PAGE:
Judy Horacek 2012 c James MephamRM_9781This is my interview with Judy Horacek.

Can you tell us a little bit about your life as a cartoonist for newspapers? How did that start and do you get a brief or can you chose whatever you would like to draw about? I became a cartoonist in my mid-20s, when I realised I wanted to have my say about what I thought about the world, and also that I could make people laugh, which is a wonderful thing. I have done a lot of cartoon work for books, magazines, community groups and causes over the years. I have also had a variety of weekly gigs on different newspapers (currently Mondays in the Melbourne Age). What I draw about is left completely up to me, which is both a blessing and a curse.

How much contact do you have with an author when you illustrate your books? Mem Fox is the only picture book author I work with, and we don’t have that much contact in the making of a book. Mem will send me a manuscript via her agent, who is also conveniently my agent, then if I think it is something I can do, I work on a mock-up to show her. If Mem likes it (she always has), our agent, Jenny Darling, then sends it to the publishers and if they like it (they always have), the book is on its way. The mock-up is generally the last Mem sees of it until months later, when all the final artwork is done and the layout and design is nearly finalised. Once the book is actually published, we have a quite a lot of contact as we go on a publicity tour together – talking at bookshops and libraries, and doing signings, but there’s not much time for chitchat. I also write picture books myself, which I then illustrate. In that case, there is a lot of contact between author and illustrator, there’s no getting away from each other.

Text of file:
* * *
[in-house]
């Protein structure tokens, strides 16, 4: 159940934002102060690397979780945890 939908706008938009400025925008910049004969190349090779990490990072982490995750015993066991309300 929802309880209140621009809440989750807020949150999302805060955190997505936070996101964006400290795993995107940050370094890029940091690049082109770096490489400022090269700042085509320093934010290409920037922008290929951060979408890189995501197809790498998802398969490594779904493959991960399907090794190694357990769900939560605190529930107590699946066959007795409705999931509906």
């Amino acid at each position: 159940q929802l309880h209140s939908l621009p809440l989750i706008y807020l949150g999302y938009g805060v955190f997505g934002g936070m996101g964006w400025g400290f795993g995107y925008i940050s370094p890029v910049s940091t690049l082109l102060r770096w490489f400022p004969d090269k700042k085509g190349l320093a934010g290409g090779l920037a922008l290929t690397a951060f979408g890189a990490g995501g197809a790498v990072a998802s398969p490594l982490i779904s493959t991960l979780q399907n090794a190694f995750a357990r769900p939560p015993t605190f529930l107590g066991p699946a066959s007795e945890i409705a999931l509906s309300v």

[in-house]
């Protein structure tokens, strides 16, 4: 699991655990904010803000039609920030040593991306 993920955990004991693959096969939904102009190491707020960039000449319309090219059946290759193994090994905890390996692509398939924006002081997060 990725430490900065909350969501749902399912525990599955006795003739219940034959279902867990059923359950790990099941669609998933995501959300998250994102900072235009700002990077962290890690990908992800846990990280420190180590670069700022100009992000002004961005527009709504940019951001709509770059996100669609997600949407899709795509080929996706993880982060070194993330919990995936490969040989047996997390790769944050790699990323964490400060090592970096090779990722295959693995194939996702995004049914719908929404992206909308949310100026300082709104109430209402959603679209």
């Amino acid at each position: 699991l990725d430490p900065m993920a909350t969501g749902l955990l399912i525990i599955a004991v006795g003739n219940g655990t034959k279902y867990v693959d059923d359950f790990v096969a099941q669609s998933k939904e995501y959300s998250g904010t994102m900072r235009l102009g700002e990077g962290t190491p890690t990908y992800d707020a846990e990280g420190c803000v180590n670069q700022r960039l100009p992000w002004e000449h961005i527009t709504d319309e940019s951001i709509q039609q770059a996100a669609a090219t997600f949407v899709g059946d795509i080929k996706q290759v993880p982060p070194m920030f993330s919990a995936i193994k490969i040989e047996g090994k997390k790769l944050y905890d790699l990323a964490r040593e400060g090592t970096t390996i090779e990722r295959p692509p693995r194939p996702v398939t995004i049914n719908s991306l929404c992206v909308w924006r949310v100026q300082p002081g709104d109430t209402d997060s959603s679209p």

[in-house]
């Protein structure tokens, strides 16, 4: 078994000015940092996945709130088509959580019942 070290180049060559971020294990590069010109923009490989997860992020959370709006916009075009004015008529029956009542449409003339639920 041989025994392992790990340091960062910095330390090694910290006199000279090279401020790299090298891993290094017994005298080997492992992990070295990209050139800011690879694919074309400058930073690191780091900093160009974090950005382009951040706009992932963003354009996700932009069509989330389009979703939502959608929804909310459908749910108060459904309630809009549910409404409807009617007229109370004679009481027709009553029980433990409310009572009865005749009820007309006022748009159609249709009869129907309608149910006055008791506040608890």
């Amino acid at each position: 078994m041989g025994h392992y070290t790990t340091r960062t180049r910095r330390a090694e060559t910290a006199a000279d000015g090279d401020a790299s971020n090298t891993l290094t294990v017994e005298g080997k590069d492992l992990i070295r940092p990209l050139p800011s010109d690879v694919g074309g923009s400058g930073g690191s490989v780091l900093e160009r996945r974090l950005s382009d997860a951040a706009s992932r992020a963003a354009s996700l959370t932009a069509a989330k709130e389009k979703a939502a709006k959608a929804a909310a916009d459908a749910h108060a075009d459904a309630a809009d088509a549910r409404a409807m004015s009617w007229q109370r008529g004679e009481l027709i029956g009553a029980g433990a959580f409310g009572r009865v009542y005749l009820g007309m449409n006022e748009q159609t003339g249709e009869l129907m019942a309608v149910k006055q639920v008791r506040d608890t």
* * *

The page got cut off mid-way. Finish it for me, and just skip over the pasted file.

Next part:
What inspired you to start illustrating? As a child, I loved drawing and writing, and I actually had the ambition back then to make children’s books when I grew up. I got to it eventually, but along the way I established myself as a cartoonist, making a living as a freelancer. In fact cartooning and picture book illustrations have a lot in common – in both cases, the drawings should be as clear as possible, things need to be instantly recognisable, simple is best, and you want as few words as possible. The actual catalyst of me becoming a children’s book illustrator, was Mem Fox falling in love with a small etching of a green sheep that I’d done and put on my website, and us deciding to make a book together.

Were the characters in your book based on anyone? Good Night Sleep Tight is about Bonnie and Ben and their babysitter Skinny Doug. Mem based Skinny Doug on a babysitter that her daughter had had. Apparently the character I drew looks quite a bit like the real Skinny Doug did, which is hilarious as I’ve never met him. Skinny Doug tells the children nursery rhymes, which came about because Mem learned that research showed that children who know nursery rhymes off by heart before school, learn to read and write more easily so she wanted to put them into a book.